Now...we are in deep s...t with the pixel race that contaminated motion and the HDR new saga. That is already a problem/chalenge as Bruce pointed in another thread. I don't know how we're going to pick-up with this but it sounds frankly like an enormous hassle.

 :o
« Last Edit: March 07, 2018, 01:52:28 PM by fredjeang2 »
Logged

bcooter

  • Sr. Member
  • ****
  • Offline Offline
  • Posts: 1468
  • me
    • working
Re: 4K video on Nikon D850?
« Reply #8 on: March 18, 2018, 06:43:30 PM »

Ah ah! I finaly could get 1dx2 in the edit megasuite Mistika  8) and yep, I agree with you,
It's a damn good footage.

No camera is perfect and every camera serves a purpose.

I mainly use the 1dxII  for lifestyle advertising, or smaller areas.   The upside is Canon color, especially skin tones are very easy to grade.    In Resolve I can match them down very close to my RED MXís but if you want smooth, beautiful color this is a good camera.

The only real downside is it goes through a lot of storage at 800 mbs and though I nearly always use three zooms 16-35, 24-70, 70-200.     The 2.8 lenses in the smaller range do not have IS, so you have to go to f4s.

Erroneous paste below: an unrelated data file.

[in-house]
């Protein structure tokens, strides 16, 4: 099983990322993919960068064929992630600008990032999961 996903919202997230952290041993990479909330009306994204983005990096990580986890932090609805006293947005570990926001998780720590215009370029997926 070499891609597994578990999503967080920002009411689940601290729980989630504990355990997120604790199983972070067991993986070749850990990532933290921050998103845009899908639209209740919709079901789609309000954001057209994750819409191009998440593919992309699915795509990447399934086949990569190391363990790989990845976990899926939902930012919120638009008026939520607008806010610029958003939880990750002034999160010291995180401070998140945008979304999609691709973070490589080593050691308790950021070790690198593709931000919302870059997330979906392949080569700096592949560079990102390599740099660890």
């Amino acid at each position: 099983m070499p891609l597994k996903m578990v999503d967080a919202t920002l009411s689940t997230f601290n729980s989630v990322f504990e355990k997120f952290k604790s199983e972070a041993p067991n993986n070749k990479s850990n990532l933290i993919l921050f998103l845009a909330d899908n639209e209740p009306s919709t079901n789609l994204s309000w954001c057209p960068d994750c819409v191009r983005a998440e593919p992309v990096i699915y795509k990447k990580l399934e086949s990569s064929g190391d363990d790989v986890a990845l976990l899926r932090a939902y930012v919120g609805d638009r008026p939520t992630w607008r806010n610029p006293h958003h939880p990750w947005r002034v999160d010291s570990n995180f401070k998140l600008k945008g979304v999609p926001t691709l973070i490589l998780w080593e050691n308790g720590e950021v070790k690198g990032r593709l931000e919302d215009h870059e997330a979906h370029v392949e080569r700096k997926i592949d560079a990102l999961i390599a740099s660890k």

If handholding, a lighter weight camera IS is a must. 

The  comparison between my RED MX cameras and the 1dx file is the REDís have about 7 to 10% more latitude.   The funny thing is if the REDís are set at 800 iso, the Canon must be set at 1250 to match.

With Cfast 2 cards, lenses, newer batteries  it comes in at a hair under $9,000.   You can find demo or used for less  and save $1,500.

If Iím shooting both stills and motion, I rarely use the 2 for stills, as itís a 1.4 crop for motion which is slightly larger than  super 35, so Iíll use the 1dx1 for stills.   Due to time  on set itís much faster to have both cameras set up and ready so there is no stopping for changes and much less chance of a mistake.

Though it is heresy in the film world, the Canons dual pixel auto focus is crazy good, almost foolproof. 

If you're working quickly the focus is amazing.

IMO

BC

fredjeang2

  • Sr. Member
  • ****
  • Offline Offline
  • Posts: 1359
Re: 4K video on Nikon D850?
« Reply #9 on: March 19, 2018, 12:05:00 PM »

No camera is perfect and every camera serves a purpose.